What is your name?
My name is Jordi Pèrez Carbonell O’Shea, that would be with an English pronunciation.
In Catalan, it would be Jordi Pèrez Carbonell O’Shea. That’s because I am
half Spanish, originally, and half Irish.
That’s how I used to define myself, although now it’s…
gone a little bit more towards being half Catalan and half Irish.
Where were you born?
I was born in Valencia, which is three to four hours south from Barcelona.
It’s in Spain, it’s not in Catalonia.
Some people in Catalonia consider it’s part of the Catalan countries. Some people in Valencia think so too, but they are a minority there.
What’s your profession?
I’m a conference interpreter.
What is that?
Well, I… I work in conferences that are multilingual and when there are people speaking Spanish, I do simultaneous translation of that into English
Do you have a familiar relation with Catalonia or Spain?
Well, my father is Spanish, from Valencia. I was born there, I grew up there ’till the age of ten.
After that… Together with my parents, my mother is Irish.
As a family, we moved to Luxembourg and then to Brussels.
Because my parents worked for the European Union for a number of years.
And after that I went to college in England, and then I came to Barcelona, which I thought was part of Spain.
And, I guess, it was and it still is. At least officially.
But there’s a very complex reality that I was to discover over the course of the years.
You’ve spoken of a famous quote by Jordi Pujol regarding Catalan identity. Will you state it and tell us what it means to you?
So, this is a very famous quote.
Jordi Pujol, who was the president of Catalunya for…
23 years I think it was, so throughout the period at the end of the dictatorship
and up to, I think, the year 2002 or so.
He said that anybody who lives and works in Catalonia is Catalan. Or, at least, this is the way
most people have heard of this quote.
Reading, I recently discovered that the original statement is that anybody who lives, works and has the will to be Catalan.
Which I found very interesting for myself, as I did not consider myself to be Catalan up to, really, a few months ago.
And, although I lived for 18 years in Barcelona, I’m a Spanish speaker, I considered myself, nationally, cosmopolitan, and, if anything, Spanish.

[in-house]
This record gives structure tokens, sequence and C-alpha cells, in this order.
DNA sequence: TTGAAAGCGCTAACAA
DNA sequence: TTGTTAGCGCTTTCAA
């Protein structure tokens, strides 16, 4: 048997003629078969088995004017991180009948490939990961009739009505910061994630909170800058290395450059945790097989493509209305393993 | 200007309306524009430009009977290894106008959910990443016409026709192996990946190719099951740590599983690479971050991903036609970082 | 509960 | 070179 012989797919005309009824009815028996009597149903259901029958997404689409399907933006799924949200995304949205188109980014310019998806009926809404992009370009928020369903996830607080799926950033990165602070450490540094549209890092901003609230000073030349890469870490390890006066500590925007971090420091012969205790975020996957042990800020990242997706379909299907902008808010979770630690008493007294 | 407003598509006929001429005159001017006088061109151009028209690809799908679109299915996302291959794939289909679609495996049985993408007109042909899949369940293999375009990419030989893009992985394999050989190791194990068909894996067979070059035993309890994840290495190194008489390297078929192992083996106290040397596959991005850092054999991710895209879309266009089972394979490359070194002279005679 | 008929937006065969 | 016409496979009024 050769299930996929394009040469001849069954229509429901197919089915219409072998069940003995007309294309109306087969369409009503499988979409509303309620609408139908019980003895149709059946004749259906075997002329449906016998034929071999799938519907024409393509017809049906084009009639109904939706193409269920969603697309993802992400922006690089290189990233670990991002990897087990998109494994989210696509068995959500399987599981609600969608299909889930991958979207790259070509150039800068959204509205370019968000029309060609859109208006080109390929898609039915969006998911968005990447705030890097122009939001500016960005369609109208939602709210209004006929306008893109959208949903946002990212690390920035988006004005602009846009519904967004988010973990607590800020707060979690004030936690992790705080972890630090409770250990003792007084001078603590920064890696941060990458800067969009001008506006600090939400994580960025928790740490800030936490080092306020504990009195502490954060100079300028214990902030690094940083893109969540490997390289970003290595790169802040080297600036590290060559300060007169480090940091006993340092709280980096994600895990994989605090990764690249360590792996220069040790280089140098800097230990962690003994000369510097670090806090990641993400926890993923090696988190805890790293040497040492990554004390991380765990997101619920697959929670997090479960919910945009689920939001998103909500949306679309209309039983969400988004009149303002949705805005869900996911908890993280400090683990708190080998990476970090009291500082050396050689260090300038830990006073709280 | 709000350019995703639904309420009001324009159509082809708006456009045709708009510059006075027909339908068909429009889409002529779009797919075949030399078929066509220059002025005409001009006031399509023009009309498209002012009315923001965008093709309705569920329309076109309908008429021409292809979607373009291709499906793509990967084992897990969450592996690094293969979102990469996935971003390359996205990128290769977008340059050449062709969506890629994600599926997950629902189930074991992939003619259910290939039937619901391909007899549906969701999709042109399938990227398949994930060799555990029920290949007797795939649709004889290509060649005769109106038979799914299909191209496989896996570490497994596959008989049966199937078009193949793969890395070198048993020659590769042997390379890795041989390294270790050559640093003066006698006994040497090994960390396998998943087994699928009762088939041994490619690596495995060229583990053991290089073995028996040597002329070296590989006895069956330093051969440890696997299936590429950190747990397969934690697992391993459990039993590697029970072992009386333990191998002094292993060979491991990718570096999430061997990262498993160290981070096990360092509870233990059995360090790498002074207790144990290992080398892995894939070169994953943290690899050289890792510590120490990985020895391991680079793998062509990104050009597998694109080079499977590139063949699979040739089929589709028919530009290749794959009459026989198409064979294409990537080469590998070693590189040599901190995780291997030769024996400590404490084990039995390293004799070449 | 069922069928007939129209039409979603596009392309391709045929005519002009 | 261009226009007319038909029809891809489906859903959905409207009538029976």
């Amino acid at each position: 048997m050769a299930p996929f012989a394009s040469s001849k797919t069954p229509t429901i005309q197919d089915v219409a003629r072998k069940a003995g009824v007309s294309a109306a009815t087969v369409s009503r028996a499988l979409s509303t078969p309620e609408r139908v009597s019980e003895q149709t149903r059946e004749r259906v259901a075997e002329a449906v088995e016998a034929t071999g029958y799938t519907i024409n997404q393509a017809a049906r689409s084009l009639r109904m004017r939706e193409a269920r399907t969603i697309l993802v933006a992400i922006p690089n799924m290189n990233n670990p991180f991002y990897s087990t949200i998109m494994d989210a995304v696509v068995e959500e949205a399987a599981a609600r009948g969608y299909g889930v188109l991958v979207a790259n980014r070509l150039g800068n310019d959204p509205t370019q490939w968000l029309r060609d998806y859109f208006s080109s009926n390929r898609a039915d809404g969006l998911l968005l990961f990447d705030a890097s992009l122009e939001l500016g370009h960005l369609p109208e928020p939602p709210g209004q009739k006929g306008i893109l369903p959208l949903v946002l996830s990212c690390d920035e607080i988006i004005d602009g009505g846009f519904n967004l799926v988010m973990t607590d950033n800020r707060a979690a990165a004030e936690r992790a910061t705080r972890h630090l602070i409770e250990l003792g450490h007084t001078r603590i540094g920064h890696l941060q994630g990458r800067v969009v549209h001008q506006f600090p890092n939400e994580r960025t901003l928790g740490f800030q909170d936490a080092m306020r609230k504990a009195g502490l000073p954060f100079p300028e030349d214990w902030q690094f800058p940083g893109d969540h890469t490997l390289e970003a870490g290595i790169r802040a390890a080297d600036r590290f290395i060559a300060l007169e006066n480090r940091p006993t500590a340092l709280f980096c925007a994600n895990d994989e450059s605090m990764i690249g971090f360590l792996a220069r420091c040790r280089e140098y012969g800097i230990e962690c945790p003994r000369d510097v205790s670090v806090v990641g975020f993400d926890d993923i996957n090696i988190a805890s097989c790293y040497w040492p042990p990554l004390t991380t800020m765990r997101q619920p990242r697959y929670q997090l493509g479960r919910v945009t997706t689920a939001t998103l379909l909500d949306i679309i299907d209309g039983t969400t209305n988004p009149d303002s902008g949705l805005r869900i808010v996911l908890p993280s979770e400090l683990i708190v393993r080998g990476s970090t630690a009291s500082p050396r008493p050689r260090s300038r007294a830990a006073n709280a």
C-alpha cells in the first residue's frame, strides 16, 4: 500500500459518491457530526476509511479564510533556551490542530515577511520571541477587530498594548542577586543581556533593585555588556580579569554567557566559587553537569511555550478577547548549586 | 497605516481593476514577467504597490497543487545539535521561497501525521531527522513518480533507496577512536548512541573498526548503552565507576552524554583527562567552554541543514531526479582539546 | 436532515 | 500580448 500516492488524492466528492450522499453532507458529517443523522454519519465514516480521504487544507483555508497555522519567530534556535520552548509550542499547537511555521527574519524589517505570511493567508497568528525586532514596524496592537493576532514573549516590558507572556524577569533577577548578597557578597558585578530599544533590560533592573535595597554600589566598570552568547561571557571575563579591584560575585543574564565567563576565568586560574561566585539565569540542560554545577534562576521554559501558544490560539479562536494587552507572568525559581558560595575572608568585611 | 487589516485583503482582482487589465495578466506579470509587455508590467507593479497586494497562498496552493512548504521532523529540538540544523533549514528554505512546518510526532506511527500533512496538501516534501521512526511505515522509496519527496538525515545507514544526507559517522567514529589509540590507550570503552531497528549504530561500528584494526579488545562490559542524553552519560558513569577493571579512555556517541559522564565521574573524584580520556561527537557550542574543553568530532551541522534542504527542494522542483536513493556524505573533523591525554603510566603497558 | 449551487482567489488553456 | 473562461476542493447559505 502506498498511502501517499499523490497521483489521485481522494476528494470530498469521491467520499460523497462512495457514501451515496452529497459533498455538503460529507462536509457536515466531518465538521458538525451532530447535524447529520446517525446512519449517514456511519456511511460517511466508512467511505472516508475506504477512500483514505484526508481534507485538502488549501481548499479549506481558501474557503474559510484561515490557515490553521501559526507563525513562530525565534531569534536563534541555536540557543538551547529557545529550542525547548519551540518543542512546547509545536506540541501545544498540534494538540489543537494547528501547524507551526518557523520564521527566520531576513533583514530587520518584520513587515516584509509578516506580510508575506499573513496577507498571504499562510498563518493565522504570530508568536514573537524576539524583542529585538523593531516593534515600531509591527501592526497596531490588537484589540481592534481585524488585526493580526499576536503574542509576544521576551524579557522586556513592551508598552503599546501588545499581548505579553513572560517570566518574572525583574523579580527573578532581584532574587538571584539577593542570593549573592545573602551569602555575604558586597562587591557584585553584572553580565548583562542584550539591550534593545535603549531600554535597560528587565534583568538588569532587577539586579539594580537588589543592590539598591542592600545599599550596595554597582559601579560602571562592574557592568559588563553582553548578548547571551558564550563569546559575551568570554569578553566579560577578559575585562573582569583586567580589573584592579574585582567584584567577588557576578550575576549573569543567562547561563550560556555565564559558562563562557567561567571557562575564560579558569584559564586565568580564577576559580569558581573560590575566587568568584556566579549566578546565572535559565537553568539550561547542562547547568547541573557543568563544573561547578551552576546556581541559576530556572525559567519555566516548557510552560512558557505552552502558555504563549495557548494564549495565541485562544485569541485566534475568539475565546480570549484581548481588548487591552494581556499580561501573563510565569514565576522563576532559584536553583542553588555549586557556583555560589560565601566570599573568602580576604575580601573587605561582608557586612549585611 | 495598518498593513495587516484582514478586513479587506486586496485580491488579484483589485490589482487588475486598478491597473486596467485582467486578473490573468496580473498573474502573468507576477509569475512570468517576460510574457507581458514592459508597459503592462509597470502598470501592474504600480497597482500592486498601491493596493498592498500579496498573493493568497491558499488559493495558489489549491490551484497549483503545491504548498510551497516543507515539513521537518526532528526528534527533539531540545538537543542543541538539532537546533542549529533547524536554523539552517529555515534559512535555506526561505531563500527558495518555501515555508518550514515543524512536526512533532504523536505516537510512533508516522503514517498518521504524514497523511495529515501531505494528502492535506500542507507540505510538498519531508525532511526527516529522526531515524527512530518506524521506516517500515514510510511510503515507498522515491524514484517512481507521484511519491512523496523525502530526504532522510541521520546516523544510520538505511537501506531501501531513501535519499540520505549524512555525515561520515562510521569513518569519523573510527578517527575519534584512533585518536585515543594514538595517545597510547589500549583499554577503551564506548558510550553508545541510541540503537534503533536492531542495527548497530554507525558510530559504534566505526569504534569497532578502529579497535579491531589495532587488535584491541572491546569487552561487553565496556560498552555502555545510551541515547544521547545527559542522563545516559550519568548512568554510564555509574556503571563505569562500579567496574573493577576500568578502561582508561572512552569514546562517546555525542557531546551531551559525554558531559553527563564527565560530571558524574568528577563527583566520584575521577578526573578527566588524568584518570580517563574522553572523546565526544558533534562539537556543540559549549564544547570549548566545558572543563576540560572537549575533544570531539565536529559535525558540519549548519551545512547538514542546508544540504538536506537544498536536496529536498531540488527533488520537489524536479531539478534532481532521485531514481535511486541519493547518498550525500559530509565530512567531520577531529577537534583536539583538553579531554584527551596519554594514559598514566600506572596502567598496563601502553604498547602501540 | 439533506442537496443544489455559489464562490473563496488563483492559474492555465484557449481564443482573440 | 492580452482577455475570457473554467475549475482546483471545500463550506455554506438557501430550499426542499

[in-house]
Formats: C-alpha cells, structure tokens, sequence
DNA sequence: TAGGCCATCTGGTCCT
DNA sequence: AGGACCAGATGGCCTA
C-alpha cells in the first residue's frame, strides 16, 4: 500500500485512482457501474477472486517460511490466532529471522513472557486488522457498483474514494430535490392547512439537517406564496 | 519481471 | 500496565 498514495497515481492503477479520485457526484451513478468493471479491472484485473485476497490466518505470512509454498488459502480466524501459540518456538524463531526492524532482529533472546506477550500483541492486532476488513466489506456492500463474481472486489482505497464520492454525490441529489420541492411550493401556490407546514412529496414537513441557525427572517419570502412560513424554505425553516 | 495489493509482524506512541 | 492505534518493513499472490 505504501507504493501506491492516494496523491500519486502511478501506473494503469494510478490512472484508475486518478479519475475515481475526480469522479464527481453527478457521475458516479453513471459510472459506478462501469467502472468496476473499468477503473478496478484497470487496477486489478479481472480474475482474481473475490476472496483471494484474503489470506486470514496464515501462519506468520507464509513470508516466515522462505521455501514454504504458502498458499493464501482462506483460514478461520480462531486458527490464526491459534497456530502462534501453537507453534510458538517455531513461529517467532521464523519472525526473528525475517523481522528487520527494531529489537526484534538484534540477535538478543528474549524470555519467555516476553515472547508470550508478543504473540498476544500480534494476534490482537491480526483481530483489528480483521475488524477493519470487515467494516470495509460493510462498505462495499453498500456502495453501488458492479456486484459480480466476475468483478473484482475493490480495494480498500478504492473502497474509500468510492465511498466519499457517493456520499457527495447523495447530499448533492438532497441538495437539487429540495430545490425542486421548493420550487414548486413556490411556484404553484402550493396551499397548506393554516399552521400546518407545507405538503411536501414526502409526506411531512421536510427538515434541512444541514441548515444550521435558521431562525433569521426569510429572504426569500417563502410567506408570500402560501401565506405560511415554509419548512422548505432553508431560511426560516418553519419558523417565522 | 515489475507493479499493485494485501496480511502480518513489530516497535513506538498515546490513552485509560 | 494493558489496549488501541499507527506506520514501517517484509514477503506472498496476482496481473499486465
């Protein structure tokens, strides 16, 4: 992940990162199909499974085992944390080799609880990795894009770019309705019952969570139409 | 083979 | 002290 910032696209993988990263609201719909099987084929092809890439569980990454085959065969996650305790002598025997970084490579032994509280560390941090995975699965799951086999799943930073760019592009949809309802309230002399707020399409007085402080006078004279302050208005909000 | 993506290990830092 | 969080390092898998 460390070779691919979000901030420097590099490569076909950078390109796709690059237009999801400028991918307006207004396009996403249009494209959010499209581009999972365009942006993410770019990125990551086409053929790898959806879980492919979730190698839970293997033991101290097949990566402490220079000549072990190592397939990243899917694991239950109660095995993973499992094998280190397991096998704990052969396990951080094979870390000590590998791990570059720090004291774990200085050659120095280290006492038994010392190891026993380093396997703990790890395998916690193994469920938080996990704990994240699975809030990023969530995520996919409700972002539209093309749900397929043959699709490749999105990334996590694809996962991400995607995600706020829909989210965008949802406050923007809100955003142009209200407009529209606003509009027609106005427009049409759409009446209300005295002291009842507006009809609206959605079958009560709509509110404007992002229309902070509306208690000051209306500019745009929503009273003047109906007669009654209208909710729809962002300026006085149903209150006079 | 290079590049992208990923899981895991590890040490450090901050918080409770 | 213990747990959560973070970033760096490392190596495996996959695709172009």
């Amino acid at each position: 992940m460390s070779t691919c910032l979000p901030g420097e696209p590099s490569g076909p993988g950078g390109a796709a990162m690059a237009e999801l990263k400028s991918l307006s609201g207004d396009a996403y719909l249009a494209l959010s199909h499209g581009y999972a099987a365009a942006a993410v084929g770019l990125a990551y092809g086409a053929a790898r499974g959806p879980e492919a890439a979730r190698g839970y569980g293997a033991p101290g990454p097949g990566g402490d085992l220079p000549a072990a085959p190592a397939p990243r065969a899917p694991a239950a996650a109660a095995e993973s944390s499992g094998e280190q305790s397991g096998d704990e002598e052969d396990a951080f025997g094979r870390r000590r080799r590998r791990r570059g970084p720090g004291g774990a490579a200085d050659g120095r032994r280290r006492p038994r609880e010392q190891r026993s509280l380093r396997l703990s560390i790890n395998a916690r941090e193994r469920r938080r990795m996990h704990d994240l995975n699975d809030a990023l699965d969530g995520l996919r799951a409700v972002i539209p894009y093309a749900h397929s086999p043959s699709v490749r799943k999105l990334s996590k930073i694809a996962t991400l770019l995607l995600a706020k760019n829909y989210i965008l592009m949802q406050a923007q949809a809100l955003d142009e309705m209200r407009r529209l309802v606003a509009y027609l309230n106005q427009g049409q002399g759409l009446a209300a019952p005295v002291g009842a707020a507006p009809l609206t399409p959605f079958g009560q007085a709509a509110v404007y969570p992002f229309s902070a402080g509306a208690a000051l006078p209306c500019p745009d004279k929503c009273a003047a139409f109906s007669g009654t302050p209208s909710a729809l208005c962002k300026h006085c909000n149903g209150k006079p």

But, recent events have made me embrace, I guess, Catalan identity.
More on a political level of being part of a democratic political project
than on a more of a primary identity based around language or folklore, or that kind of thing.
That has also drawn me closer to Catalan identity in the cultural sense, as well.
In the sense that I have become… I have… become more interested in it, I have read more about it,
and I am, I mean, my language skills in Catalan have been improving and I’ve been working harder on them, and
using Catalan more on a daily basis, when the option is given.
Because, here in Barcelona, we use Catalan and Spanish. Most people use them all the time, changing from one language to the other depending on which…
on how comfortable people with who they’re speaking to, what is their first language, and so on. So,
for a Spanish speaker in Barcelona, normally, you just speak Spanish because it’s…
your Catalan is going to be not good enough for you to be perfectly fluent, so if you want to get a point across of any complexity, you’re just going to be more comfortable in Spanish
and that makes learning Catalan, or becoming really fluent in it, a difficult process.
I, as a let’s call it immigrant Spanish in Catalonia, have been working more on forcing myself to speak Catalan.
I completely branched off there, I don’t know…….
When your name came up in conversation… I have a friend who came from being in Podemos to being a full fledged independentist. What is Podemos and what is their statement about the indicative of political change?
For me, that has meant that…
What is that yellor ribbon you’re wearing? What does it represent? Why are we seeing people wearing the yellow ribbon?
This yellow ribbons stand for the release of the political prisoners.
That is, the leaders of pro-Catalan independence social society organizzations, who have been imprisoned, as well as the former vice-president of Catalonia
and most members of the former government of Catalonia.
Except for those who left the country, effectively they’re all imprisoned.
As is also the speaker of the Catalan parliament.
So, they’ve been imprisoned since…
most of them since October, November,
on the basis of trumped up charges, really, where you’ve got state prosecutor that took the lead
and was followed by… that lead was immediatelly followed by judges in the Spanish high court and the supreme court,
who are using…
Who are using the law to impose their ideology. And in their ideology, in their conception of public life, there is one principle that stands above all others.